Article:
Dan Bobkoff and Akin Oyedele: Economists Never Imagined Negative Interest Rates Would Reach the Real World--Now They’re Rewriting Textbooks

Link to Dan Bobkoff’s and Akin Oyedele’s October 23, 2016 Business Insider article “Economists never imagined negative interest rates — now they’re rewriting textbooks”

An October 23, 2016 Business Insider article emphasizes just how far negative interest rate policy has come in the last four years since I published “How Subordinating Paper Currency to Electronic Money Can End Recessions and End Inflation” (originally titled “How paper currency is holding the US recovery back”) and started following negative interest rate discussions closely. 

One of the big advances in fostering understanding of negative interest rate policy is the publication of Ken Rogoff’s book The Curse of Cash, which has a thorough discussion of the full-bore negative interest rate policy I distinguished from current negative interest rate policy in “If a Central Bank Cuts All of Its Interest Rates, Including the Paper Currency Interest Rate, Negative Interest Rates are a Much Fiercer Animal.” (See my post “Ana Swanson Interviews Ken Rogoff about The Curse of Cash for more about the book.) Ken has been on the hustings promoting his book, and in the process greatly raising journalists’ and their readers’ understanding of negative interest rate policy. This article has some audio of Ken explaining negative interest rates. 

Here is what Dan Bobkoff and Akin Oyedele write about the remarkable progress of negative interest rate practice:

The policy has evolved from radical idea to mainstream policy of postrecession governments in Europe and Asia. And in the US, Federal Reserve Board Chair Janet Yellen has said the US will not rule out using them if it needs to. …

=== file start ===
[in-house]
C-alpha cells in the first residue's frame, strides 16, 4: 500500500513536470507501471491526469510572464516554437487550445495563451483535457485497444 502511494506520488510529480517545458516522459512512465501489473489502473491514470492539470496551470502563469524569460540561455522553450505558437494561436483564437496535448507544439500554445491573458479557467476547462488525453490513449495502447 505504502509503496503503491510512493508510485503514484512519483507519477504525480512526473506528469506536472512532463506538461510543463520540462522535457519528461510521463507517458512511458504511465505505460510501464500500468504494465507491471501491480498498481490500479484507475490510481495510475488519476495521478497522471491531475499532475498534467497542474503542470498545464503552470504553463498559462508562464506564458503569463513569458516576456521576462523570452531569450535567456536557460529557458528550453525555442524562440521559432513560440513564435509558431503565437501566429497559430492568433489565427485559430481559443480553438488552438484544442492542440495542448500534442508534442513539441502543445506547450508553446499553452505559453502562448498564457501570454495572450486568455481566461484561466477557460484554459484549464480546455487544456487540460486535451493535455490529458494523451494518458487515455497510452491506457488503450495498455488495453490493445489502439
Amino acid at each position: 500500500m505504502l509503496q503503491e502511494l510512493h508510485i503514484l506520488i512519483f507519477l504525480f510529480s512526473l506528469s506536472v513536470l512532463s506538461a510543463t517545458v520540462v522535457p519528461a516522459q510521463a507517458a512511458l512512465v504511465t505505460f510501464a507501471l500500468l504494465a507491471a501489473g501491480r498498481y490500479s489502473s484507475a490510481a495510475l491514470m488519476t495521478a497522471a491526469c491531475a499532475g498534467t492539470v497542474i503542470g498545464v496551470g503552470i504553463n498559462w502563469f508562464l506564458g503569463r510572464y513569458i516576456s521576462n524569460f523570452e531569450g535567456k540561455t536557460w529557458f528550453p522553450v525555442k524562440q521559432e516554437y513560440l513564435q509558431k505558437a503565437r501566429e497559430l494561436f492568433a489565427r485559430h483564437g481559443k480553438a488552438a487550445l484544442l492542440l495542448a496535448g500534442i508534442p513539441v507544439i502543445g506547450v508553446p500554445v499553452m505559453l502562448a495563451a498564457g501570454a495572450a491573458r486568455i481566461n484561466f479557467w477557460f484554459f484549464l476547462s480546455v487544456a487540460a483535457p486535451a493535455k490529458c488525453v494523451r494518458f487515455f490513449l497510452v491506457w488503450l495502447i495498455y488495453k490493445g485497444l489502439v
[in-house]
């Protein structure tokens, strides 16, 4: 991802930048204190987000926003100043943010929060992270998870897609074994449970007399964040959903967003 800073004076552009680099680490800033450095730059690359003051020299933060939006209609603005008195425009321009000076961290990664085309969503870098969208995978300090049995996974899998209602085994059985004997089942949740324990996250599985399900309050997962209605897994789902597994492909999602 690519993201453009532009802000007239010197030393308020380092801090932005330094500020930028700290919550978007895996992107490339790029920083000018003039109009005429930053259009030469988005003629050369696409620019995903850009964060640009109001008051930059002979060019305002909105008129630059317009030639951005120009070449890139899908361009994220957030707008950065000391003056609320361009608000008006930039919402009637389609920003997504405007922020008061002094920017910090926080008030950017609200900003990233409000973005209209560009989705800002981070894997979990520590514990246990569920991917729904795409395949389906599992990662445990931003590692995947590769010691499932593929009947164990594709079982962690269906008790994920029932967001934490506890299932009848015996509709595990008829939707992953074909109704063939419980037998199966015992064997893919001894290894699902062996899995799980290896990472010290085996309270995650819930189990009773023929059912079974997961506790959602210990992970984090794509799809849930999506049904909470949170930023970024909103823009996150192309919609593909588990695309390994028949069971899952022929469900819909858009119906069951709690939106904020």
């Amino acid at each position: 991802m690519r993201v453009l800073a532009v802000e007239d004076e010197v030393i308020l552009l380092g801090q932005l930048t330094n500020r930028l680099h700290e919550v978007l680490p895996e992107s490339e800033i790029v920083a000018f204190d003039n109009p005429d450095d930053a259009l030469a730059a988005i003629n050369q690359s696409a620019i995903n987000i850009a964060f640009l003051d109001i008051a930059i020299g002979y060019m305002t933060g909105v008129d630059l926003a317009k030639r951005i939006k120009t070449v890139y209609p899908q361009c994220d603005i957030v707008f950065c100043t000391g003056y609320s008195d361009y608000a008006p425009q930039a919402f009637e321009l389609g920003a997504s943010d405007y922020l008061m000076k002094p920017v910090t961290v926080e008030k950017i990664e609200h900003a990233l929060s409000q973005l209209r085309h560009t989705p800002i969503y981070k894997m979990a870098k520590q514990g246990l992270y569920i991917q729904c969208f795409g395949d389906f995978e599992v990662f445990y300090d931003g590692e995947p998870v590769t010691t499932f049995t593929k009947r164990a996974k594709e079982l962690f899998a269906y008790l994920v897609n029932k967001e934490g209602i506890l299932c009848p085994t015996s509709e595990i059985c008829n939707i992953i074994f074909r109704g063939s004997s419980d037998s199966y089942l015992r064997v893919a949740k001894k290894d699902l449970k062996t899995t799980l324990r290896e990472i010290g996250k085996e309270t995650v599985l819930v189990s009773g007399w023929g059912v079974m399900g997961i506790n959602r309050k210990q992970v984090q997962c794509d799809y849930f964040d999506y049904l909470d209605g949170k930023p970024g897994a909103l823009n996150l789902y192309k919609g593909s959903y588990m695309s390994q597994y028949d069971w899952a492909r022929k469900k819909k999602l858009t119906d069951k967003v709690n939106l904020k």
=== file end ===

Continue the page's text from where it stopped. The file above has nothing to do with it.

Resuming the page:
In textbooks like Mishkin’s, a 0% interest rate was known as the “zero lower bound.” It just didn’t seem to make sense to go below that.

Now economists have to rename it. …

Today, countries with negative policy rates make up almost a quarter of global gross domestic product, according to the World Bank.

One element of Dan’s and Akin’s article deserves further discussion. They touch on the difficulty of passing through negative rates to household depositors:

“It’s very hard to obviously get depositors to accept negative interest rates for putting their money in there,” said Marc Bushallow, managing director of fixed income at Manning and Napier, which manages $35 billion in assets.

What’s much more likely is that only big banks will be forced to pay to lend money to one another. That would exempt small depositors from paying, but still have some of the stimulus effects that the central banks intend to have.

Something I emphasize in my talks to central banks is that a central bank is better off letting private banks handle much of the pass-through because the negative in regular people’s deposit and savings accounts that are likely to be a political problem a central bank represent a customer-relations problem for private banks that the private banks are likely to handle relatively carefully.

I think of negative deposit rates for small household checking and savings accounts as a big enough political problem for central banks that I have been strongly recommending to central banks that they use a tiered interest-on- reserves formula that actively subsidizes zero rates for small household checking and savings accounts. If a central bank can announce that it is trying to avoid having regular people with modest balances face negative rates in their checking or savings account, it should dramatically mitigate the political costs to a central bank of a vigorous negative interest rate policy. 

I have written about subsidizing zero rates for small household accounts in a number of posts:

Courage on the part of central bankers plus smart efforts to mitigate the political costs of a vigorous negative rate policy can do a great deal to advance negative interest rate policy as an element of the monetary policy toolkit. Nations that have such courageous and shrewd central bankers can then return to the Great Moderation, while maintaining low inflation targets.